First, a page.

Since my last post on the Laurel Springs RV Resort, contractors have erected approximately 2000 feet of chain link fence, much of it within feet of Laurel Springs Lane. Exxon Land Development Commercial Development Guidelines generally prohibited chain link fencing except in rare instances where the fence was “not visible from the street or adjacent property.” See Section II-9-3 Screen Walls and Fencing and the pictures below.
Because Exxon never owned this property, it was not subject to the deed restrictions that apply to Kingwood. So I’m not alleging anything illegal. However, the developer has disregarded community norms. Those deed restrictions give the Kingwood Area its distinctive character. Disregarding them has not endeared the developer to neighbors.
The developer also made several other “improvements” in the last few days. He has:
- Removed more trees
- Brought in more dirt to raise the property even higher above Lakewood Cove
- Approximately doubled the area covered by concrete
- Finally erected a silt fence on the west side by the utility corridor, five months into construction
- Hydroseeded the south bank of the detention pond and northern part of Edgewater Park where they cut down trees…after severe erosion caused Harris County to threaten a lawsuit.
However, there still appears to be no effort to replant the trees they cut in Edgewater Park. Nor have they placed permanent pumps to drain the retention pond; they’re still attempting to do that with portable pumps.
Photos Taken 3/28/2022
Here’s how the site looked tonight.
More about Hydroseeding
Contractors use hydroseeding to stabilize slopes and accelerate the germination of grass which can reduce erosion. Water, seed, and nutrients are mixed into a gelatinous material and sprayed onto the ground. The gelatin adheres to slopes and retains just enough moisture to help the seed take root. We should see grass start to grow within 5-10 days. Crews add colored dye to the mix to make it easier to see. That helps them spray it evenly.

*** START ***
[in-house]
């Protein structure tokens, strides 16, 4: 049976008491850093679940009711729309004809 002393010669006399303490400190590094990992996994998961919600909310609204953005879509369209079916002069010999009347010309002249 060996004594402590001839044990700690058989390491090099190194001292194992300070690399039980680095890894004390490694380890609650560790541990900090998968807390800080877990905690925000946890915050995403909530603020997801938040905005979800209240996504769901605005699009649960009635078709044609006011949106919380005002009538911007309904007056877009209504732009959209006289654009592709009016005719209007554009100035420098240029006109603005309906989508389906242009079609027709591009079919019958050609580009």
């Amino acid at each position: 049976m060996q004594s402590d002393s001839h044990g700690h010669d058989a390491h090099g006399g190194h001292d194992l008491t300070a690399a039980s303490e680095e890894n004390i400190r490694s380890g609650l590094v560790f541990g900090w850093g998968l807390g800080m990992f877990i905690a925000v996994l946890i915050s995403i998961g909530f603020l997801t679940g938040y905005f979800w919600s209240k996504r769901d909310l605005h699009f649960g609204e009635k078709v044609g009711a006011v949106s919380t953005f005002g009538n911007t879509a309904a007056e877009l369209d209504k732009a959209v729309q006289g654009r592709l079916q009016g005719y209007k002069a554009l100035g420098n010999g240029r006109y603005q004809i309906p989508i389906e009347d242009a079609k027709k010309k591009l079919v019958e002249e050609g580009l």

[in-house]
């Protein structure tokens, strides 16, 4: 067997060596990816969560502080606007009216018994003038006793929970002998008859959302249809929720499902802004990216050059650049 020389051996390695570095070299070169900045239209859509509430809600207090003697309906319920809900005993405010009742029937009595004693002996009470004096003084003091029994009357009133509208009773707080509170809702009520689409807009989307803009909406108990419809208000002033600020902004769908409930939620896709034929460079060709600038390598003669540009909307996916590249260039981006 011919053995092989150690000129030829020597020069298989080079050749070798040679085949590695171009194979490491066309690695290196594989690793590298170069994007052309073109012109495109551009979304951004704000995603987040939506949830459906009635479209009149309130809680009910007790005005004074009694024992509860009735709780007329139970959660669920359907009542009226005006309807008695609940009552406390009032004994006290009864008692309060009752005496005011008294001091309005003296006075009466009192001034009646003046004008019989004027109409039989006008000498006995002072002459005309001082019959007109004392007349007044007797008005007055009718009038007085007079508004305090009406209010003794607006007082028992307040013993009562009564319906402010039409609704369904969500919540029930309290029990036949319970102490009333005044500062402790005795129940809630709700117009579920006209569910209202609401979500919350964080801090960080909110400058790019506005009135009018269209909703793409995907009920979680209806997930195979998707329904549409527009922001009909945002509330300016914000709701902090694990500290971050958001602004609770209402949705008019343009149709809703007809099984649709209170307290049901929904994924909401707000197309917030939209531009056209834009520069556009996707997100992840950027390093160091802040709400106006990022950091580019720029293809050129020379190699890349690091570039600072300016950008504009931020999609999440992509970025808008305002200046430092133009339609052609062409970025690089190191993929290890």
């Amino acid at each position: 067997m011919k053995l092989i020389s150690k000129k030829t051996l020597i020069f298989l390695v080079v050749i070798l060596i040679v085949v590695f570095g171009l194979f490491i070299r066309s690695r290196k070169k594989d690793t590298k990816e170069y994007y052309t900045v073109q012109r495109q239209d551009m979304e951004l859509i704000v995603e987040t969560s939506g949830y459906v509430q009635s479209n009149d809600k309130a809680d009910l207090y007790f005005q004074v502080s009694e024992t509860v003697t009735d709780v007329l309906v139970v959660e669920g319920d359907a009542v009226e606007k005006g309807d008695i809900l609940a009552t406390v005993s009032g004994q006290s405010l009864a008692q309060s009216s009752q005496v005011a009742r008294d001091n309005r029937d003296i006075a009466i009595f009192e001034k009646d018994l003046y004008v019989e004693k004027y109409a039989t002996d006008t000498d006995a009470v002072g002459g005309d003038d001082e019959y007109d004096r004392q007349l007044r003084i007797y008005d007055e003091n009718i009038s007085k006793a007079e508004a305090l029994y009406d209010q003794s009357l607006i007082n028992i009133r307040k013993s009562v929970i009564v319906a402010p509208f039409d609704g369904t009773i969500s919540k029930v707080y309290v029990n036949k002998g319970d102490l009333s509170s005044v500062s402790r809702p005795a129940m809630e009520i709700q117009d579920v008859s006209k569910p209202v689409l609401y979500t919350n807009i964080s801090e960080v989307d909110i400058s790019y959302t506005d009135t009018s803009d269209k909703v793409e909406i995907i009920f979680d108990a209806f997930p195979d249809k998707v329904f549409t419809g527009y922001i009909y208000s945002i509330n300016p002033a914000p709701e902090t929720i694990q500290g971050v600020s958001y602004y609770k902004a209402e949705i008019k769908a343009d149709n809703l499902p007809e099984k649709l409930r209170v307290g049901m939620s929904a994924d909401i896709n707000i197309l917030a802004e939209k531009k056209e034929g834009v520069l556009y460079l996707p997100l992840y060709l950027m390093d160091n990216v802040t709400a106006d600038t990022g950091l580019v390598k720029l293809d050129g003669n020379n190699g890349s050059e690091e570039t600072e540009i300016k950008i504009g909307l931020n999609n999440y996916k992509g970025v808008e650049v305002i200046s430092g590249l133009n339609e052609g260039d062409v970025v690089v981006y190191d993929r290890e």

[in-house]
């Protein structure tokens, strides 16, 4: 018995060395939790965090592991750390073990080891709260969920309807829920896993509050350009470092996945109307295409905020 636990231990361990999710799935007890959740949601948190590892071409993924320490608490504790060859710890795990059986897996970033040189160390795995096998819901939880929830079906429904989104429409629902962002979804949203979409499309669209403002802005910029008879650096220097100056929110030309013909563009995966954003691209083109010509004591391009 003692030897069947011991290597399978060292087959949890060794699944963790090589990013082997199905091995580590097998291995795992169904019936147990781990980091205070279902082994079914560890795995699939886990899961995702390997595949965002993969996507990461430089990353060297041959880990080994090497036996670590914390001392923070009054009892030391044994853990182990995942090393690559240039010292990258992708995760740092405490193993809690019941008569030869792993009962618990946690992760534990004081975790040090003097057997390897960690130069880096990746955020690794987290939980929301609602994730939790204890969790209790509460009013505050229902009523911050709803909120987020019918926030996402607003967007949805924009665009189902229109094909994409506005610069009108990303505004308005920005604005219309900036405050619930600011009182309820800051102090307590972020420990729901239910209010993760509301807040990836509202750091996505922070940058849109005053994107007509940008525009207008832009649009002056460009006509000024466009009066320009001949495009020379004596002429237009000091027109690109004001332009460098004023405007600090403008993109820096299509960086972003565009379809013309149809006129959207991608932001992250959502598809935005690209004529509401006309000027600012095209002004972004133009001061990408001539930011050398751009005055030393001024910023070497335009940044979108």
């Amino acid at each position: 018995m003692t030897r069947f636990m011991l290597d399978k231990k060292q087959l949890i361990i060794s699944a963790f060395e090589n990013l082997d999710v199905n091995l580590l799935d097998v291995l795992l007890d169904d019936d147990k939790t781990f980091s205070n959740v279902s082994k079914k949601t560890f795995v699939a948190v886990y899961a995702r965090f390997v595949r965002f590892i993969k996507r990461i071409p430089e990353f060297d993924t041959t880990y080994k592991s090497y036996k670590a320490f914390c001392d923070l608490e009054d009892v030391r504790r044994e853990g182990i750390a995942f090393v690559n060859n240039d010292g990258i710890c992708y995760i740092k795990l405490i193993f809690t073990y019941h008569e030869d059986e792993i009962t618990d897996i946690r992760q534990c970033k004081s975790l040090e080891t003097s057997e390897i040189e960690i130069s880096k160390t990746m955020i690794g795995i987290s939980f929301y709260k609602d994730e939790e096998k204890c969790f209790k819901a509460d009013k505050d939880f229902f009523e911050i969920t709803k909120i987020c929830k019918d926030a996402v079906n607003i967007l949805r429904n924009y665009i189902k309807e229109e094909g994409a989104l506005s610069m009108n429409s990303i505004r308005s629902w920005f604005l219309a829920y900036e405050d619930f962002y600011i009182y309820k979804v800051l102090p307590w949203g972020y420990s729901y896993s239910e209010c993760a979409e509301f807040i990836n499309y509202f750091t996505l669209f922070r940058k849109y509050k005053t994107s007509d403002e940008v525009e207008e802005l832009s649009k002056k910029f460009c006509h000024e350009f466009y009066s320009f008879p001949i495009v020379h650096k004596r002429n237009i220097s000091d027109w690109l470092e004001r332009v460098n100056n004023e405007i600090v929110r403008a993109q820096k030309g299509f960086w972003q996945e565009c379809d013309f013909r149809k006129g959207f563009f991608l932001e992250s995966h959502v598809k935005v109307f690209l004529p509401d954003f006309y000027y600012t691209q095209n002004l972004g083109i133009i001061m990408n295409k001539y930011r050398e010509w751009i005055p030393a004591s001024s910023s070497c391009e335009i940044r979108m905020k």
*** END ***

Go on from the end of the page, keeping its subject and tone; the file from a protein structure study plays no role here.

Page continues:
Should Have Hydroseeded Earlier
After the a five-inch rain in January, the south wall of the detention pond started slumping into Edgewater Park. Sediment several inches deep fanned out into the wetlands of Edgewater for approximately 150 yards, according to the TCEQ. And Harris County issued its cease-and-desist letter threatening the developer with a lawsuit. Since then, the developer has spent much of the last month trying to move the pond wall back onto his own property. I imagine the contractor now wishes he would have hydro seeded earlier.
Chain Link Fence Disregards Community Norms
Assuming surveyors were accurate, the chain link fence should now identify the southern boundary of the RV resort. However, given the history of this project, that could be a big assumption.
Thankfully, at least the chain link fence does not have razor wire on top of it. Regardless, it has all the charm of the prison in Huntsville.
While you review the Commercial Development Guidelines on fencing, scan the rest of the guidelines, too. Especially the ones that talk about setbacks, construction fencing, parking, tree preservation and more. They will give you a greater appreciation for the care taken by thousands who came before the Laurel Springs RV Resort.
Posted by Bob Rehak on 3/28/2022
1672 Days since Hurricane Harvey
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